When viewing or listening to ambiguous stimuli (stimuli with more than one possible interpretation) people experience changes in perceptual awareness in the absence of the stimulus change. These phenomena have been used to investigate how bottom-up sensory and top-down cognitive processes interact to determine perceptual awareness. Individuals vary considerably in their switching patterns, and these patterns can be idiosyncratic. Perceptual switching has been related to cognitive flexibility and the tendency to change one’s mind. This raises the interesting question as to whether perceptual switching patterns correspond to other measures of cognitive style, such as creativity or tolerance for monotony and at what age these different predispositions can be detected.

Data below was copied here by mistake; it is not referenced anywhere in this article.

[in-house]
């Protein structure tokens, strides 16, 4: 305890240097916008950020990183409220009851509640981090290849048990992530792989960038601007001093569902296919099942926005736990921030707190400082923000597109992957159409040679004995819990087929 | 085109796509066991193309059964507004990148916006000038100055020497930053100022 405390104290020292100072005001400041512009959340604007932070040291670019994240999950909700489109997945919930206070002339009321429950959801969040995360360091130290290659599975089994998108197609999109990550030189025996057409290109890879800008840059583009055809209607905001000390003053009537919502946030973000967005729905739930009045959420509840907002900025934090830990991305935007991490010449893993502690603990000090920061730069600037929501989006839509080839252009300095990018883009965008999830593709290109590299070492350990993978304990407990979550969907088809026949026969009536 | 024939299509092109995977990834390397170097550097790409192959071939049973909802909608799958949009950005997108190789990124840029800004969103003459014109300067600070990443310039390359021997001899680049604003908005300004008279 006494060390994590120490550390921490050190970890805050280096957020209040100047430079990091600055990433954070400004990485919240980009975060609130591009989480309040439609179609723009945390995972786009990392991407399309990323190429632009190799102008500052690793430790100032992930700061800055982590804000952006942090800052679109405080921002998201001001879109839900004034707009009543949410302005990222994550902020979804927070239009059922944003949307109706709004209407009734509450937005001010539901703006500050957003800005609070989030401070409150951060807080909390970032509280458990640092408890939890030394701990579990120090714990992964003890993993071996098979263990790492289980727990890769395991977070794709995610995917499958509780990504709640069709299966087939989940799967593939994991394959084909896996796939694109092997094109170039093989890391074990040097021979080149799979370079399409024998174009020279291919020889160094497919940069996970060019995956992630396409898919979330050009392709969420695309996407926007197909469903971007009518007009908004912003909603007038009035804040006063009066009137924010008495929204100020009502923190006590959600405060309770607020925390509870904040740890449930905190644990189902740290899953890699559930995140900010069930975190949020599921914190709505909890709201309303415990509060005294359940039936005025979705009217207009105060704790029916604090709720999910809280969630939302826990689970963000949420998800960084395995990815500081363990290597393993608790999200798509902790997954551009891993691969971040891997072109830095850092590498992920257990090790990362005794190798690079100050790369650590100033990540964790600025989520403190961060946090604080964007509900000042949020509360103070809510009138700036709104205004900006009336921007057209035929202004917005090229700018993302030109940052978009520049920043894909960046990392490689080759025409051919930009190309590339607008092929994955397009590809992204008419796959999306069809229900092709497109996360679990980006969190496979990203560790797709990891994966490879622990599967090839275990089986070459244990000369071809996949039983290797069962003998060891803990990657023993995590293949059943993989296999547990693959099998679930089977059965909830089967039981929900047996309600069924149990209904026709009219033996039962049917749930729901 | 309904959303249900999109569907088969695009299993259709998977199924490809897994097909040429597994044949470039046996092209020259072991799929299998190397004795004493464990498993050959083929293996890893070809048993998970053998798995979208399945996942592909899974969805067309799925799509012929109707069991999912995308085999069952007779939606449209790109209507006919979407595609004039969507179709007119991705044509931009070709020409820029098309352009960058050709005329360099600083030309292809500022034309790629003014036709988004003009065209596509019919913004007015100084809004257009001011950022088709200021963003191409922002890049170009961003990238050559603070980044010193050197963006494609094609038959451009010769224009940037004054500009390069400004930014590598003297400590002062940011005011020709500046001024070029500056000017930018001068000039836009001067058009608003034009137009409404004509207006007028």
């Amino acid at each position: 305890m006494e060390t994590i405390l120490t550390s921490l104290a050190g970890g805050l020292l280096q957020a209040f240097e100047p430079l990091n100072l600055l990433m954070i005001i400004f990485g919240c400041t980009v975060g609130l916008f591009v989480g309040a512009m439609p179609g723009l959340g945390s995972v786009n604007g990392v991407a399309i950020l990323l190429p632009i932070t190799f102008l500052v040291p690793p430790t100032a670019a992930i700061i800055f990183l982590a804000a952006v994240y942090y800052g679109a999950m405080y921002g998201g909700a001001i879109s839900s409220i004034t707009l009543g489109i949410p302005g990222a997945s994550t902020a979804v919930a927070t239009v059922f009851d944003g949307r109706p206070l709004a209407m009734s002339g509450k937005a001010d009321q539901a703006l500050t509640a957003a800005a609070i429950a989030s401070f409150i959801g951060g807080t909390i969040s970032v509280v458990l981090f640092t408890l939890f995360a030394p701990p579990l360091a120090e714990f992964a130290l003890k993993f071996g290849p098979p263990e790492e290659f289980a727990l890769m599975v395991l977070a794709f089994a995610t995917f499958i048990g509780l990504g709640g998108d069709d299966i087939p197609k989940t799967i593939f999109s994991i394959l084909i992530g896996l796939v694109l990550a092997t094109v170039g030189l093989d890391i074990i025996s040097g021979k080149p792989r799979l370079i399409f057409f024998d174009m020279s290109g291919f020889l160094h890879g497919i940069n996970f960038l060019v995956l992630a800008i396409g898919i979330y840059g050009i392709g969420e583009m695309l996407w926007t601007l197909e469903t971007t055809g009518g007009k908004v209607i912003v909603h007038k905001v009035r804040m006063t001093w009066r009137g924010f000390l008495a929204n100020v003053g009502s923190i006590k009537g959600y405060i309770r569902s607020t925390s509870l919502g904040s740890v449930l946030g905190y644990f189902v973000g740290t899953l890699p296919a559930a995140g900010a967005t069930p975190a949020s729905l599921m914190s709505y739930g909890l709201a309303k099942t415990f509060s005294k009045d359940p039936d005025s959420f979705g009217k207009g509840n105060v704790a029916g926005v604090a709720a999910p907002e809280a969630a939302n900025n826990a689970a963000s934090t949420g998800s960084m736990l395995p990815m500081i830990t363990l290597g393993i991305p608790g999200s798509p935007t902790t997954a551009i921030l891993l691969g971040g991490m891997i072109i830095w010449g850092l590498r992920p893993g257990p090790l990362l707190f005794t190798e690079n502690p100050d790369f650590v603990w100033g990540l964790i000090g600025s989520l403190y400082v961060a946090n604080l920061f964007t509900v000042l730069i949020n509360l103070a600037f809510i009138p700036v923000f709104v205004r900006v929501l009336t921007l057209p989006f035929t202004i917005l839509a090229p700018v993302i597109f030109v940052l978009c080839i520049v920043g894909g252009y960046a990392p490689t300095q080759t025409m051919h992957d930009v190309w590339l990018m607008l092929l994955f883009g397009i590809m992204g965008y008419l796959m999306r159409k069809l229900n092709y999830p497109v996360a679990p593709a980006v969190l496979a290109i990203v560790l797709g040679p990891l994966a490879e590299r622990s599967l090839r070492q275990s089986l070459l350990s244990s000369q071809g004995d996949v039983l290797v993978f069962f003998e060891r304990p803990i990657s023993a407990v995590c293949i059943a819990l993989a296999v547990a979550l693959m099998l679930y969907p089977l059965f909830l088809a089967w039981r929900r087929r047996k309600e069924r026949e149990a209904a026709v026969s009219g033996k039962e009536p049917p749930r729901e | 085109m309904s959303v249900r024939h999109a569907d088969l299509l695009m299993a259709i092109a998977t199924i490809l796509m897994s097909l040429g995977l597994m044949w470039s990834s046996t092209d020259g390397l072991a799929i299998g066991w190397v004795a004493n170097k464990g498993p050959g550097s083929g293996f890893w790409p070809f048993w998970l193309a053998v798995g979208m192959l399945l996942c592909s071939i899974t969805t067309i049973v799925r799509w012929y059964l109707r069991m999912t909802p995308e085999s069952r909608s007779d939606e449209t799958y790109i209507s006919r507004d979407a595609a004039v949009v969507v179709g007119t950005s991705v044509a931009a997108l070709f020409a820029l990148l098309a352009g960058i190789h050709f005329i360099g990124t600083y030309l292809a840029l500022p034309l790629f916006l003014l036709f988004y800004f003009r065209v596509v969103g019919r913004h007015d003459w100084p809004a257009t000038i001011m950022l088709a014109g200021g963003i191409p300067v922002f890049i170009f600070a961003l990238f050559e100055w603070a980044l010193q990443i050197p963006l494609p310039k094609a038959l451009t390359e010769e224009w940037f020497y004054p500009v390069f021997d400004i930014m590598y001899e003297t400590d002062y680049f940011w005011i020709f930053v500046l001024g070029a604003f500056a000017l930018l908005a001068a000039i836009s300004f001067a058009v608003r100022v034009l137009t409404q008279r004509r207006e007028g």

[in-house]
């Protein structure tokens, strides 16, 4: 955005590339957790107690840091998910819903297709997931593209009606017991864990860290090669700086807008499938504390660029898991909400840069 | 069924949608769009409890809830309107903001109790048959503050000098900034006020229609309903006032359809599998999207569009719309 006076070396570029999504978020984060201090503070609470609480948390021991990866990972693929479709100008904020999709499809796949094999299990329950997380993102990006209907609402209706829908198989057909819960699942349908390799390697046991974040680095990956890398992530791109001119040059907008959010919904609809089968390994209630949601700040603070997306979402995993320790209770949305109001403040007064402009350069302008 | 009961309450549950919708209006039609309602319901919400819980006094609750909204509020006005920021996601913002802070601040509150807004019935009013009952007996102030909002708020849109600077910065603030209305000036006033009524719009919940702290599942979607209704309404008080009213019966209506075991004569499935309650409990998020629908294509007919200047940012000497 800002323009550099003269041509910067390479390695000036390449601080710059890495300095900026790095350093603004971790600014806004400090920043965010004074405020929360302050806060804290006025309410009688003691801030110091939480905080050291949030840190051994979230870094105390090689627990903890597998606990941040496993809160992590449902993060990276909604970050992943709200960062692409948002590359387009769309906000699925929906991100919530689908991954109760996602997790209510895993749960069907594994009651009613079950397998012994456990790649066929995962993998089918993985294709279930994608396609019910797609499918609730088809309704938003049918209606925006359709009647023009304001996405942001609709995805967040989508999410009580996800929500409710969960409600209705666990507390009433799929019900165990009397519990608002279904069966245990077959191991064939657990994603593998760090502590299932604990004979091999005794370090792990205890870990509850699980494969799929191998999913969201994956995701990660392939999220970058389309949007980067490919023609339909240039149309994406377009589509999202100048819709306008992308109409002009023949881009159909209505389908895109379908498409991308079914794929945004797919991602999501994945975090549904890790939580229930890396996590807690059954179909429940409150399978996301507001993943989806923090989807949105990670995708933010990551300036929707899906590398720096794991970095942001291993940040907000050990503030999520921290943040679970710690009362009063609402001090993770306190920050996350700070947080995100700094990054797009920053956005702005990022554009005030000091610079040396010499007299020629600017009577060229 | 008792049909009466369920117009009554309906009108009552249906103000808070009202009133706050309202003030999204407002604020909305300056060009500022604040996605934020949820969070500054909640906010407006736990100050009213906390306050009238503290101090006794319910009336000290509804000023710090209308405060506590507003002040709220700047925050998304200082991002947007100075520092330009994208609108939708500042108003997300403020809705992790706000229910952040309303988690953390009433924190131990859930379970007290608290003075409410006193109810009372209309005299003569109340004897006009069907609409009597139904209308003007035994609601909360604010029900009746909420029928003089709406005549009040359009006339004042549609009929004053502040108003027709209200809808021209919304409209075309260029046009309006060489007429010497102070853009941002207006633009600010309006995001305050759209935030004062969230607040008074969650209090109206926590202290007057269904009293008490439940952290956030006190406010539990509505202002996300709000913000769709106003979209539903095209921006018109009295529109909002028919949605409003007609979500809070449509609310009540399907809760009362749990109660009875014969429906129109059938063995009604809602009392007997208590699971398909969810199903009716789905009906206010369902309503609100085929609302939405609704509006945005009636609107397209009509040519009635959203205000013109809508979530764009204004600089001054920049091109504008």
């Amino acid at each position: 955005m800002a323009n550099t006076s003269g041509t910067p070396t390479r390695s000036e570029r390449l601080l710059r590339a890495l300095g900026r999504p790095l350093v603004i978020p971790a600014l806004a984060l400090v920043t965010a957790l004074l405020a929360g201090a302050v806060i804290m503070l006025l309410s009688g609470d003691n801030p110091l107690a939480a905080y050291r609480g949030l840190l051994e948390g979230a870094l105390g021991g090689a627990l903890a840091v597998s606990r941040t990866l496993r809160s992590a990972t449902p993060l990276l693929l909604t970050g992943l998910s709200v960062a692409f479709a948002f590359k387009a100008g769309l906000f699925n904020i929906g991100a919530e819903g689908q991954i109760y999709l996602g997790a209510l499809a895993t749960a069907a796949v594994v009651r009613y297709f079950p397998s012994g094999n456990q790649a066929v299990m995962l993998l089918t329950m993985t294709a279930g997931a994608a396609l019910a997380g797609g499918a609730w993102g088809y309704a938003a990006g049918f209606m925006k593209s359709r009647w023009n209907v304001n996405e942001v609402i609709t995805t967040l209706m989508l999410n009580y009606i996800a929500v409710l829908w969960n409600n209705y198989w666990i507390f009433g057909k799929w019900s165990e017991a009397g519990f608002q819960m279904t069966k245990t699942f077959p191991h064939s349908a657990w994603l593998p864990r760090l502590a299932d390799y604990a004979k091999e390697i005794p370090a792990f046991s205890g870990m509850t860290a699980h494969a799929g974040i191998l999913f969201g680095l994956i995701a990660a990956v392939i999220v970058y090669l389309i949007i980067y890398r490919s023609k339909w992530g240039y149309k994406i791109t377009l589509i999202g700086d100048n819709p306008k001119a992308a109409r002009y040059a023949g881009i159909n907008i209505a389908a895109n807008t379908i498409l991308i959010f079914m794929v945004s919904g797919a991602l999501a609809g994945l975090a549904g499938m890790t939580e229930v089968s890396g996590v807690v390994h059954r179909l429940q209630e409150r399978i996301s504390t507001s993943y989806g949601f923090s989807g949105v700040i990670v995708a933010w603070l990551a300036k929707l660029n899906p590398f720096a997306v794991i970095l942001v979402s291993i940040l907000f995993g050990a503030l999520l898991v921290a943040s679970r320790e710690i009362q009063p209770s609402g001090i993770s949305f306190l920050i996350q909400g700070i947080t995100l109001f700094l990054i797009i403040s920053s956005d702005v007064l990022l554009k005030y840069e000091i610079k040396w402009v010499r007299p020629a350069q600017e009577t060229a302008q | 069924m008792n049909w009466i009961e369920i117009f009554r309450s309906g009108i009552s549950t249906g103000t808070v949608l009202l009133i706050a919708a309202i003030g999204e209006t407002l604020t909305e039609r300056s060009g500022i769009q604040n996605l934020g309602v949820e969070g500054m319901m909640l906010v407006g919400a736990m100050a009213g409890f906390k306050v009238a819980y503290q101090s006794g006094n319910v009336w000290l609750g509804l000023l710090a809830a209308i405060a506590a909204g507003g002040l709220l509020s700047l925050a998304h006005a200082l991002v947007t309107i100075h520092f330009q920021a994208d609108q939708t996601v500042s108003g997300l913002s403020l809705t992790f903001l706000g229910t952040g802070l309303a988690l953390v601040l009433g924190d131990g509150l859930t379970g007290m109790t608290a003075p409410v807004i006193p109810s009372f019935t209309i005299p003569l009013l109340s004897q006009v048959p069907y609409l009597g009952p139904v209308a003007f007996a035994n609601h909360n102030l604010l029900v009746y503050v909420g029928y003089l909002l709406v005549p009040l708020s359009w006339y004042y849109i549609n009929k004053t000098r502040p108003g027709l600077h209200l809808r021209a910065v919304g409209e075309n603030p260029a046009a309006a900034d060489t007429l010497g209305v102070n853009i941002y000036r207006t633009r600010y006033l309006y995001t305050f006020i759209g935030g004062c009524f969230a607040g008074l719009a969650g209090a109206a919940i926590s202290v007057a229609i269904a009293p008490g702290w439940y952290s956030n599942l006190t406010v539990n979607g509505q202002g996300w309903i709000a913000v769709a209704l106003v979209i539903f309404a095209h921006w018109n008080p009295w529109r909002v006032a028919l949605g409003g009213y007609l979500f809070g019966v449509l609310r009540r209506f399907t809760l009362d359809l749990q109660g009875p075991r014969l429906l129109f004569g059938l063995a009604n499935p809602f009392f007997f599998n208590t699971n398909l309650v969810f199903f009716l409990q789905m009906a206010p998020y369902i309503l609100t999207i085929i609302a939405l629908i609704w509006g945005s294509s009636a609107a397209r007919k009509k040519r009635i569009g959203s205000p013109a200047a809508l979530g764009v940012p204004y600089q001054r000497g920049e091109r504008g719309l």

You will explore the relationships between cognitive and perceptual flexibility and their development through childhood, and investigate the neural correlates of perceptual flexibility and creative thinking.
Institute of Cognitive Neuroscience and Psychology, Hungary (9 months: EEG experiments on multistability and creativity); Philips Research Labs, Netherlands (2 months: Multisensory experiments); Uni. Of Dundee, UK (1 month: Perceptual experiments of visual ambiguity).
Sue Denham, Marina Wimmer (Plymouth University), István Winkler (Hungarian Academy of Sciences), Josephine Ross (University of Dundee), Raymond van Ee (Philips)
Doherty, M. J., & Wimmer, M. C. (2005). Children's understanding of ambiguous figures: Which cognitive developments are necessary to experience reversal? Cognitive Development, 20, 407, 421. Denham, S.L., Winkler, I. (2013). Auditory Perceptual Organization. To appear in: Oxford Handbook of Perceptual Organization, Oxford University Press, Edited by Johan Wagemans